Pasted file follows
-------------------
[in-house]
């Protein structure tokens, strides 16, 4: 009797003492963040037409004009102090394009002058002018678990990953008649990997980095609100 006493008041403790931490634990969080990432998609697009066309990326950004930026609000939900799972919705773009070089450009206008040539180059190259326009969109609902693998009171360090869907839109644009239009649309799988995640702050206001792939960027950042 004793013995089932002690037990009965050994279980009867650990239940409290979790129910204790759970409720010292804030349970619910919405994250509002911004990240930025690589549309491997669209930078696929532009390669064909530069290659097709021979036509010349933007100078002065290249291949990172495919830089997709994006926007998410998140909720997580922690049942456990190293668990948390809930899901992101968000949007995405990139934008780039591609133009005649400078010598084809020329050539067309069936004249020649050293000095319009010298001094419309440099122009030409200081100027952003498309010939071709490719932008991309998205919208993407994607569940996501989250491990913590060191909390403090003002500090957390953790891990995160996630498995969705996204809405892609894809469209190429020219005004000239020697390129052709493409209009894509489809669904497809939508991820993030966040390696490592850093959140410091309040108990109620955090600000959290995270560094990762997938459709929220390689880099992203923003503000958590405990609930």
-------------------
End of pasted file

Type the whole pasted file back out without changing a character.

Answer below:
[in-house]
């Protein structure tokens, strides 16, 4: 009797003492963040037409004009102090394009002058002018678990990953008649990997980095609100 006493008041403790931490634990969080990432998609697009066309990326950004930026609000939900799972919705773009070089450009206008040539180059190259326009969109609902693998009171360090869907839109644009239009649309799988995640702050206001792939960027950042 004793013995089932002690037990009965050994279980009867650990239940409290979790129910204790759970409720010292804030349970619910919405994250509002911004990240930025690589549309491997669209930078696929532009390669064909530069290659097709021979036509010349933007100078002065290249291949990172495919830089997709994006926007998410998140909720997580922690049942456990190293668990948390809930899901992101968000949007995405990139934008780039591609133009005649400078010598084809020329050539067309069936004249020649050293000095319009010298001094419309440099122009030409200081100027952003498309010939071709490719932008991309998205919208993407994607569940996501989250491990913590060191909390403090003002500090957390953790891990995160996630498995969705996204809405892609894809469209190429020219005004000239020697390129052709493409209009894509489809669904497809939508991820993030966040390696490592850093959140410091309040108990109620955090600000959290995270560094990762997938459709929220390689880099992203923003503000958590405990609930």